|Kenyan's solar lamps to empower the poor|
By Helen Vesperini (
Around 15,000 devices have been turned out
As a child growing up in west
But his father, whom he describes as a teacher who was "very strict" and "my greatest inspiration", saw that he completed his studies and made it into a university.
Once there, Wadongo started wondering how to improve conditions for children in communities similar to his home village - and there are many. Though
The young man had always wanted to help people but did not have the stomach to go into medicine, so he opted for engineering. He was only 19 when he invented his first solar lamp after using part of his student loan to buy what he needed.
"Then, I never thought it would take off on this scale. I just wanted to take one to my grandma," he recalled.
Some 15,000 lamps have been turned out since production started in 2004, and Wadongo says his goal is to hit 100,000 by 2015.
"I started in the village where I grew up, and I saw kids going from primary into high school," he told AFP.
He has no time for
For Wadongo, the lamps are not an end in themselves, but rather "a way to lift people out of poverty".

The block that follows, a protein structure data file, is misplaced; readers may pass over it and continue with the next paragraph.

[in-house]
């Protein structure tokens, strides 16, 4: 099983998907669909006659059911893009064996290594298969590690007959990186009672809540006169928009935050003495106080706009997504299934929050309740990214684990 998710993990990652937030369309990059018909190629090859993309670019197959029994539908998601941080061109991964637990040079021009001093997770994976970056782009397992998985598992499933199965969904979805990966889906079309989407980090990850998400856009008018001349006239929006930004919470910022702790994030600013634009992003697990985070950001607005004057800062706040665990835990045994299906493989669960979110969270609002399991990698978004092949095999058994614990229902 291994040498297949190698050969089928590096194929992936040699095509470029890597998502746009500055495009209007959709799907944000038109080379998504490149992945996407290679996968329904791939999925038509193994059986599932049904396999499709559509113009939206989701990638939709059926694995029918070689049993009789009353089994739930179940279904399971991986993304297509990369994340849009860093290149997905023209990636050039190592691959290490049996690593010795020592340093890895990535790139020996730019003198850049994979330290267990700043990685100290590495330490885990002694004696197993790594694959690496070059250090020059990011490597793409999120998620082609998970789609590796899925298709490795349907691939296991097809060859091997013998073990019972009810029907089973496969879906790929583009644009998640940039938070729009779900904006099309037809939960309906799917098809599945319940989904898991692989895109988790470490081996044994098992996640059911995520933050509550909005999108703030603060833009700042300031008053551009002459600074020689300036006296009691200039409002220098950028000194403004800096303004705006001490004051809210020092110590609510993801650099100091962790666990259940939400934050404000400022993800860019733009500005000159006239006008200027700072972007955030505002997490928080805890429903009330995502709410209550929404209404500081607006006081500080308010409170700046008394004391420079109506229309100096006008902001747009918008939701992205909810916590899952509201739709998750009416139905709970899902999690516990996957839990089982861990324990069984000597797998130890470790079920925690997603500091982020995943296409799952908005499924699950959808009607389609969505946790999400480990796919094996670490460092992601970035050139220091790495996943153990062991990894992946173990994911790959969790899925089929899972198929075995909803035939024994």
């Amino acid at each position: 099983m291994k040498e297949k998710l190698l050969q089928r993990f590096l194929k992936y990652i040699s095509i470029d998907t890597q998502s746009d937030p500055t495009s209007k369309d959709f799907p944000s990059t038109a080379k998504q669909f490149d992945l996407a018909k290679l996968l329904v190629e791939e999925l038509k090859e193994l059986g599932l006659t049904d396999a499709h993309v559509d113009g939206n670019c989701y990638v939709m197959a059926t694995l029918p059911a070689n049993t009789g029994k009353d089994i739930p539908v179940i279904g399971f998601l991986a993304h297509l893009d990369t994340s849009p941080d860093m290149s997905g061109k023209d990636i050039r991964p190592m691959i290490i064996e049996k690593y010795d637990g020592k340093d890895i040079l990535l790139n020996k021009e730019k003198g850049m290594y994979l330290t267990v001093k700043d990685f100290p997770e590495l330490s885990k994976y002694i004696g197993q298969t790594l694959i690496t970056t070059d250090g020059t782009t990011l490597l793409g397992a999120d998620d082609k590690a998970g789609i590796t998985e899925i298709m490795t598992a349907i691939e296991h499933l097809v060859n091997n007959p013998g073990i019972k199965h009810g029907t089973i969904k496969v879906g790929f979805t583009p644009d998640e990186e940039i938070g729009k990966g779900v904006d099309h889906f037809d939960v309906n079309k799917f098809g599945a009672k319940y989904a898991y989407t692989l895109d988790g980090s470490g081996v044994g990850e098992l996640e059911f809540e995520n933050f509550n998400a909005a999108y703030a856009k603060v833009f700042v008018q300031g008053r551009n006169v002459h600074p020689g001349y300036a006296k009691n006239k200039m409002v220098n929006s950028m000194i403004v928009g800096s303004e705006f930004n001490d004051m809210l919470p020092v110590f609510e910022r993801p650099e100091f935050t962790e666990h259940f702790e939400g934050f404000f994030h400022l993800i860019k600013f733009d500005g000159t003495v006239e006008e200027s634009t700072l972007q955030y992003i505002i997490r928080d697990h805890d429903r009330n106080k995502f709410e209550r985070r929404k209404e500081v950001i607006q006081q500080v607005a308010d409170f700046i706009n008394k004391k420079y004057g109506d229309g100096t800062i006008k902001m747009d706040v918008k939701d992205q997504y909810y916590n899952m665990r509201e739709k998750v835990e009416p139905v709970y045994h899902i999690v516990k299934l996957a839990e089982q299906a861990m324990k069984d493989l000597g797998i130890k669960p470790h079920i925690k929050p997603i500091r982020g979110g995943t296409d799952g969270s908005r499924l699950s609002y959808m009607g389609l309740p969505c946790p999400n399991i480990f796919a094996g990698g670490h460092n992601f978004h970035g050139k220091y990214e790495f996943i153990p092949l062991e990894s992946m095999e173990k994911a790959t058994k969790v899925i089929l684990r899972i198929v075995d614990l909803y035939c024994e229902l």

He and his team from the "Use Solar, Save Lives" project start by identifying impoverished communities that rely on kerosene lamps for lighting - when they can afford the fuel. They hand out 30 lamps to a community association, often a women's group, and encourage the locality to pool the money each family saves by no longer buying kerosene.
When the fund accumulates the group can use it for a project, such as fish farming or rabbit breeding.
Nomadic communities get a special model of lamp for easier transport.
Typical is Chumbi village, some
"They all want lamps," said Agnes Muthengi, a representative from a local association, the Kalima Kathei Women's Fellowship, who accompanied Wadongo to the village.
Jennifer David, 47, lives in a mud-brick house flanked by outbuildings made largely from scrap metal.
"Since I got this lamp, things have changed," David told AFP. "Before I was using kerosene. It smelled and gave off a lot of smoke, and I was using a lot of money to buy the kerosene."
Now, her children can read and study in the evening, without cost or nuisance.